Bank of America feels the $6bn pain of litigation

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Bank of America posted a first-quarter loss yesterday as it set aside an extra $6bn (£3bn) to cover litigation expenses, a figure that far exceeded the legal settlements the number two US bank has announced recently.

The bank reported a net loss attributable to shareholders of $514m, or 5 cents per share, for the first-quarter ended March 31 compared with a profit of $1.11bn, or 10 cents per share, a year earlier.

The previous quarter’s results were hit by $1.6bn in charges related to disputes with bond insurers. Analysts on average had expected earnings of 5 cents per share.

BofA’s shares, which have risen 5.3 per cent so far this year, were down 0.4 per cent at $16.33 in premarket trading. Revenue fell 3.8 percent to $22.66bn, excluding accounting adjustments, but beat the average analyst estimate of $22.33bn. The loss follows Bank of America’s best year since before the financial crisis.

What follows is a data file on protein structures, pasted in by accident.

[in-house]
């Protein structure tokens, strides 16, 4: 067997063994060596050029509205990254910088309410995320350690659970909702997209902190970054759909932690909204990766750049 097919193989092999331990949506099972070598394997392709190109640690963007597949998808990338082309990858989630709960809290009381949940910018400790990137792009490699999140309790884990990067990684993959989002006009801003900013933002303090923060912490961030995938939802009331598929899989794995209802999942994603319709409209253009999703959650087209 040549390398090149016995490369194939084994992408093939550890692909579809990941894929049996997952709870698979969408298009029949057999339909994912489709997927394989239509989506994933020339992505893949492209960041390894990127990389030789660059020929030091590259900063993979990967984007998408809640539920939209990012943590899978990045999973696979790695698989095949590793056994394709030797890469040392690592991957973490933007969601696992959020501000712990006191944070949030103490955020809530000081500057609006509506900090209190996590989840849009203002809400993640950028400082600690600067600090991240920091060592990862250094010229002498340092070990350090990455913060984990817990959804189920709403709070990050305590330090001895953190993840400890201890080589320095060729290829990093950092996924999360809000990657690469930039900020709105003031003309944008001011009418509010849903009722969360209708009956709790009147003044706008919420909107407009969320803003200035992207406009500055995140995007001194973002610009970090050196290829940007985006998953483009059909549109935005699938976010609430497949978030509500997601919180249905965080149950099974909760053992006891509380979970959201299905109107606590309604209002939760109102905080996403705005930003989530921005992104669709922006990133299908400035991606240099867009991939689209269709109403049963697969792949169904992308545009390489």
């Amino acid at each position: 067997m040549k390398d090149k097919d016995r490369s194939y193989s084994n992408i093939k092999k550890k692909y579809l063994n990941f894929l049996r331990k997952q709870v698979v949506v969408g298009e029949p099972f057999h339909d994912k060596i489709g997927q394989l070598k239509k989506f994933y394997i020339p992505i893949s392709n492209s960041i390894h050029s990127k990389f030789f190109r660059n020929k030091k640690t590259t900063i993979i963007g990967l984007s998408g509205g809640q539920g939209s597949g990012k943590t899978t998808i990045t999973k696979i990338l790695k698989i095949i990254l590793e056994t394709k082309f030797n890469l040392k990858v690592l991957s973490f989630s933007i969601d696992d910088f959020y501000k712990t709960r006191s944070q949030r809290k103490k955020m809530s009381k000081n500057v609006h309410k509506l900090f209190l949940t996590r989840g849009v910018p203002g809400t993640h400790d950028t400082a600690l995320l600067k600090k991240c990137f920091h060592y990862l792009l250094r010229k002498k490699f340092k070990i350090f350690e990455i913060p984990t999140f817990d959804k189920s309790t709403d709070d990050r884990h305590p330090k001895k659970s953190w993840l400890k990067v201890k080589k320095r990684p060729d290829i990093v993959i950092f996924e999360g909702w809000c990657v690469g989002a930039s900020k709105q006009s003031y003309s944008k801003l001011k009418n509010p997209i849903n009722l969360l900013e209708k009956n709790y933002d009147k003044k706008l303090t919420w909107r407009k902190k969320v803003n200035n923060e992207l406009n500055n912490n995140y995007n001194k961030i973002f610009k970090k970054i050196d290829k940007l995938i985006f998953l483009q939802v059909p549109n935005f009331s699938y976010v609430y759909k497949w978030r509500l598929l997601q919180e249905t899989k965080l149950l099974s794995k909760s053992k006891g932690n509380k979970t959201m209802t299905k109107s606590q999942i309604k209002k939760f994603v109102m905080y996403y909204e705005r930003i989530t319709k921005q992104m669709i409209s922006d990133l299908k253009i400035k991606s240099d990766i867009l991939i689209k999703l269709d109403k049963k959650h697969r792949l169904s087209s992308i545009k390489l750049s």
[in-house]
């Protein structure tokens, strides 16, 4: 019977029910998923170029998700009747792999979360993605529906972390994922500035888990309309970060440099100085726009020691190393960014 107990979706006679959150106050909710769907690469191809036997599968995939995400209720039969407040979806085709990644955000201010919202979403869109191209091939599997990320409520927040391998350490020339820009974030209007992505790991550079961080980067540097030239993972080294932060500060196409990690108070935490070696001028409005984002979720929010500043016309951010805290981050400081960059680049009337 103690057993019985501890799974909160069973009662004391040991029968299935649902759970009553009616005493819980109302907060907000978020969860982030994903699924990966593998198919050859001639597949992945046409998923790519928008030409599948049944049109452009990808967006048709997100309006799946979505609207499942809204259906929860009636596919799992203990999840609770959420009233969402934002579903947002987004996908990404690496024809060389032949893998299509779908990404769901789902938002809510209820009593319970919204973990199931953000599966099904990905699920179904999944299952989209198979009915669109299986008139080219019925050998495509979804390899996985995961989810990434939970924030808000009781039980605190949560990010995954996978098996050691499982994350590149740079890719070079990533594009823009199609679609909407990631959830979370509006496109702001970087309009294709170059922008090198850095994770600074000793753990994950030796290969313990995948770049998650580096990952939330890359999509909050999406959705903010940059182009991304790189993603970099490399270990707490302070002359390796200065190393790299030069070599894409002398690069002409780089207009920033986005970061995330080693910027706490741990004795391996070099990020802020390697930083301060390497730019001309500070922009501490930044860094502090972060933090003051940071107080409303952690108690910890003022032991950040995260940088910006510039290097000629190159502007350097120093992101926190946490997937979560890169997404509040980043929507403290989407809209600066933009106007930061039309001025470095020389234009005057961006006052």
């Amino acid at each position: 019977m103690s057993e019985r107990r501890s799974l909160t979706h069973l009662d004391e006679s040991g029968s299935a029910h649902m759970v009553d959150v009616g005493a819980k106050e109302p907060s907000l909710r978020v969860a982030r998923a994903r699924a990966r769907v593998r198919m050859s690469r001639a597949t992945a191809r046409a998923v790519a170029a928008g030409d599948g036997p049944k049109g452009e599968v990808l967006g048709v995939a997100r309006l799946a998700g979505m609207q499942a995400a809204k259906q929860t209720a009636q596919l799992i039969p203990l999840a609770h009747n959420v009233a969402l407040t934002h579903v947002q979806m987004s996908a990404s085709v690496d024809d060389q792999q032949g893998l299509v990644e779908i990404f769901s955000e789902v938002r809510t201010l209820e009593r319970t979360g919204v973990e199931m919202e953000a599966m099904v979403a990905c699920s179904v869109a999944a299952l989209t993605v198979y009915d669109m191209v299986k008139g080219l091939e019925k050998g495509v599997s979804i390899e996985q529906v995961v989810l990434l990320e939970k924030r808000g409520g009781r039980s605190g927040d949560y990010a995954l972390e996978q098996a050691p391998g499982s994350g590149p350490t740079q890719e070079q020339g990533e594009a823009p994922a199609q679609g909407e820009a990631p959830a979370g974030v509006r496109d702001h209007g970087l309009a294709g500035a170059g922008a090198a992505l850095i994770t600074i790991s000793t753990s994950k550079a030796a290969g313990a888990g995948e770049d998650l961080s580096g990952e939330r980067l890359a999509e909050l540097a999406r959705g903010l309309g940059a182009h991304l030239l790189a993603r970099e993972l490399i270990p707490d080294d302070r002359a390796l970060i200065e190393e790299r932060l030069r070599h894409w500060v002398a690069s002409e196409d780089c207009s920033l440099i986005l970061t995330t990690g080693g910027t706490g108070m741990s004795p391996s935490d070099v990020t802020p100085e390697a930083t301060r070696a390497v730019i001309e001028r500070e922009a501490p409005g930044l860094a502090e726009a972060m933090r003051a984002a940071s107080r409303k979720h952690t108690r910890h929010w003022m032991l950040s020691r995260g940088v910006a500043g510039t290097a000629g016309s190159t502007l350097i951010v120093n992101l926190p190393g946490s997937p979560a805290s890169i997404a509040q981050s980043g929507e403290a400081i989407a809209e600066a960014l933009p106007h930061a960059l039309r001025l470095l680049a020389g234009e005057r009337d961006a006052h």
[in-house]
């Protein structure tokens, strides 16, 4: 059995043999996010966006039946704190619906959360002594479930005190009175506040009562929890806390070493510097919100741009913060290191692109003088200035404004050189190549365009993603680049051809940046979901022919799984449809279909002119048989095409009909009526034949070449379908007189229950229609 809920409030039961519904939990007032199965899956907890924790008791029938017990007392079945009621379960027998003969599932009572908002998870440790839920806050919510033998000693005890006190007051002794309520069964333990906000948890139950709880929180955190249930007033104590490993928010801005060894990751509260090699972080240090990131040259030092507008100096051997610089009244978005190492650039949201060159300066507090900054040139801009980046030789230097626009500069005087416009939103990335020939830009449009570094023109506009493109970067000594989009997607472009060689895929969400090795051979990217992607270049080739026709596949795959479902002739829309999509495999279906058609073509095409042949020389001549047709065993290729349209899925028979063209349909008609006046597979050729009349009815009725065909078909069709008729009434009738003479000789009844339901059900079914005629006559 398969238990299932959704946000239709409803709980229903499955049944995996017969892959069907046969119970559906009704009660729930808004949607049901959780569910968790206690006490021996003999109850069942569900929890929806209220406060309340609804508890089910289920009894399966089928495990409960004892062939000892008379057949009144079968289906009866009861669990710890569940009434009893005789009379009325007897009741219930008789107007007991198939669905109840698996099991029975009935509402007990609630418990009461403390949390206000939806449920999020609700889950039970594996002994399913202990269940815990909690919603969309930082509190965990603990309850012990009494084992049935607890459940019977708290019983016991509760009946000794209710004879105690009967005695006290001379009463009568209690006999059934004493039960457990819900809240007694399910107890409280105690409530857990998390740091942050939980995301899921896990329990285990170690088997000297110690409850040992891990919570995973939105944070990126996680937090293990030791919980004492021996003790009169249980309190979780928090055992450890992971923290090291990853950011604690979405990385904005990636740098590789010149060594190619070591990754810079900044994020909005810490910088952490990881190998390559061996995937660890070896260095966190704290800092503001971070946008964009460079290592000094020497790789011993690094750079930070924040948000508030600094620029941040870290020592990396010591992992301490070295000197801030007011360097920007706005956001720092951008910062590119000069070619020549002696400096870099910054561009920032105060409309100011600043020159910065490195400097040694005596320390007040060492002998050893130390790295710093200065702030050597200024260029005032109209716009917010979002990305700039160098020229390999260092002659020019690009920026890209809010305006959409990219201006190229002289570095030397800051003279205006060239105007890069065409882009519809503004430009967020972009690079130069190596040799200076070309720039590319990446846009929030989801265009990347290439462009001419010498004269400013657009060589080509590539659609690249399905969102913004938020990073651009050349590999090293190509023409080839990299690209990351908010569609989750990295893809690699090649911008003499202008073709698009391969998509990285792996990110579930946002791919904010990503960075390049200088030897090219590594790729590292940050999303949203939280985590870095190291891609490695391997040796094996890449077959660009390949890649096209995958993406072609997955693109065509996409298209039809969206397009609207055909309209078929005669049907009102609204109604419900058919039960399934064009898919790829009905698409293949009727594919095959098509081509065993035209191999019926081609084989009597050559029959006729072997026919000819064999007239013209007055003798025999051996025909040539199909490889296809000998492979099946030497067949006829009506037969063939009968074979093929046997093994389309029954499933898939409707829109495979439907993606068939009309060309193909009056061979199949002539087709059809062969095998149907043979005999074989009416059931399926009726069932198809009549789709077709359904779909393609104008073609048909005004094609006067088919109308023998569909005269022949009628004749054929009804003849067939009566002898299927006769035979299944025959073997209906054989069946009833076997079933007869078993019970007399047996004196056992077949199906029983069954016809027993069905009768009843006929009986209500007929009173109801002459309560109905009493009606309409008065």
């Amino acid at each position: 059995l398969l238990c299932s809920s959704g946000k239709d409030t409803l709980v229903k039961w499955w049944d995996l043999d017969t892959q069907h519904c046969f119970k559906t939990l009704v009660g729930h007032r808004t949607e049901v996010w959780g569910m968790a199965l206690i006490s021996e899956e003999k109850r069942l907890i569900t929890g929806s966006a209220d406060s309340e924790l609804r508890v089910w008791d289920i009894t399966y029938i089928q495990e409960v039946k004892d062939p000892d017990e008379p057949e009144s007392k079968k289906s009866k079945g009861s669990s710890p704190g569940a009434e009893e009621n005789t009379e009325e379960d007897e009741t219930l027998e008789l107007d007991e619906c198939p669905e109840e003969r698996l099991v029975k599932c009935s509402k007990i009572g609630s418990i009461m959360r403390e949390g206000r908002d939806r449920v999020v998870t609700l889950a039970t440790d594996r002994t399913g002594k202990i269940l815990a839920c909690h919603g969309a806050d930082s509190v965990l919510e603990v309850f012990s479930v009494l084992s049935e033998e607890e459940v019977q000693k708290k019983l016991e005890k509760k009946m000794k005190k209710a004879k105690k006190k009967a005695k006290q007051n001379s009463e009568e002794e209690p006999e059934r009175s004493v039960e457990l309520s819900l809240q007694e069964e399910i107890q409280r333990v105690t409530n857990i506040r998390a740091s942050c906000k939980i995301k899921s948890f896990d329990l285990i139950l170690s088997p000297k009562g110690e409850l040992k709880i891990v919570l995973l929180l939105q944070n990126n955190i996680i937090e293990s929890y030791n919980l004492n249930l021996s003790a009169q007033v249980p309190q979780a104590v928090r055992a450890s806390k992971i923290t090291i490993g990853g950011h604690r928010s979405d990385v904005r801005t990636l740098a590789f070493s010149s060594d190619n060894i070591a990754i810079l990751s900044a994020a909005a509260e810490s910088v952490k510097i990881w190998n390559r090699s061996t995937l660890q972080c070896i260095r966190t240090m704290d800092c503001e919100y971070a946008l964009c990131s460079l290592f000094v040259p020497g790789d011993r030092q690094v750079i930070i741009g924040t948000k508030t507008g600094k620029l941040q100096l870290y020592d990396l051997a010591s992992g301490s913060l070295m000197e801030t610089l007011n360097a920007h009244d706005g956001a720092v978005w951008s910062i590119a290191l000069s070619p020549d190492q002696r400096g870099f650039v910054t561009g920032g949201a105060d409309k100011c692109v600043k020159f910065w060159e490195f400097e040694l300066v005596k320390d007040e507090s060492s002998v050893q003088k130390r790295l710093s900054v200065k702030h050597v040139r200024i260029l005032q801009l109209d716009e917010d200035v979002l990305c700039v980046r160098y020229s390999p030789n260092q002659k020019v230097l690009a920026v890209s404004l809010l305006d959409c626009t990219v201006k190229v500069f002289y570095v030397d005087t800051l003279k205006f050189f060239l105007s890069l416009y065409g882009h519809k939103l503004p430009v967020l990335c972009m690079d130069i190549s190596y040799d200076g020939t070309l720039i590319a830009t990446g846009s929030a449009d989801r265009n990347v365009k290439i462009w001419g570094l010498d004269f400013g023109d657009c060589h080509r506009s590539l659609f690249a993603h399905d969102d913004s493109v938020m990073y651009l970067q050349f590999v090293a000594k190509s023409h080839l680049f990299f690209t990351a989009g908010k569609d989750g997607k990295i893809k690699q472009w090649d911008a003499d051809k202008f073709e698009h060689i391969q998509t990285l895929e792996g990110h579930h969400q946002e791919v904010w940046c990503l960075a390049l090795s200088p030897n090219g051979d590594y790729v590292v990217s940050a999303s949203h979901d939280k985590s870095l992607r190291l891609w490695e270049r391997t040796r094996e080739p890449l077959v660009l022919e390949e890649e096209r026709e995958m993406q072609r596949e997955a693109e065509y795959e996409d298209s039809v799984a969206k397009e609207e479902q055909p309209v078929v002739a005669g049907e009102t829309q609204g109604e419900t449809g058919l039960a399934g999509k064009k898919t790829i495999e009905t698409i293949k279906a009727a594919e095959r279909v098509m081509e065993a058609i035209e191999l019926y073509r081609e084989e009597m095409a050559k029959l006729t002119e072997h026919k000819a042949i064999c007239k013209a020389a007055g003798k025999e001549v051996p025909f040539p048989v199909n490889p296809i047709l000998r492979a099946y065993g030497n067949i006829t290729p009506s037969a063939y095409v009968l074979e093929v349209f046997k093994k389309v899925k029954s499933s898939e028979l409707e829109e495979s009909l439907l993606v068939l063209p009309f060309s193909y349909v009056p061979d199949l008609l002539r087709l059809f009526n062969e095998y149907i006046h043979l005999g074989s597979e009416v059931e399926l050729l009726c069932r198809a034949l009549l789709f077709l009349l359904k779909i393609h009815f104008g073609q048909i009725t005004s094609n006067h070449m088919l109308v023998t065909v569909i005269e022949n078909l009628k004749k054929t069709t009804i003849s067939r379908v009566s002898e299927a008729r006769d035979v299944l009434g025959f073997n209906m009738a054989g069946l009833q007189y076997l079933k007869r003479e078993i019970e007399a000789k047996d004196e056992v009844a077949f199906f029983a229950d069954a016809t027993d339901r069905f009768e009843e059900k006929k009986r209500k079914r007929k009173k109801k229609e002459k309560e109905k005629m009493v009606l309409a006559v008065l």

The bank’s 2013 net income of $11.4bn was the highest since 2007, but large legal bills and settlements left over from the financial crisis remain a drag on performance. BofA made progress resolving many of its legal issues in the first quarter, although some proved to be costly.

BofA agreed in March to pay $9.5bn to settle claims that it sold Fannie Mae and Freddie Mac faulty mortgage bonds, helping it to end one of the largest legal headaches it still faced from the crisis.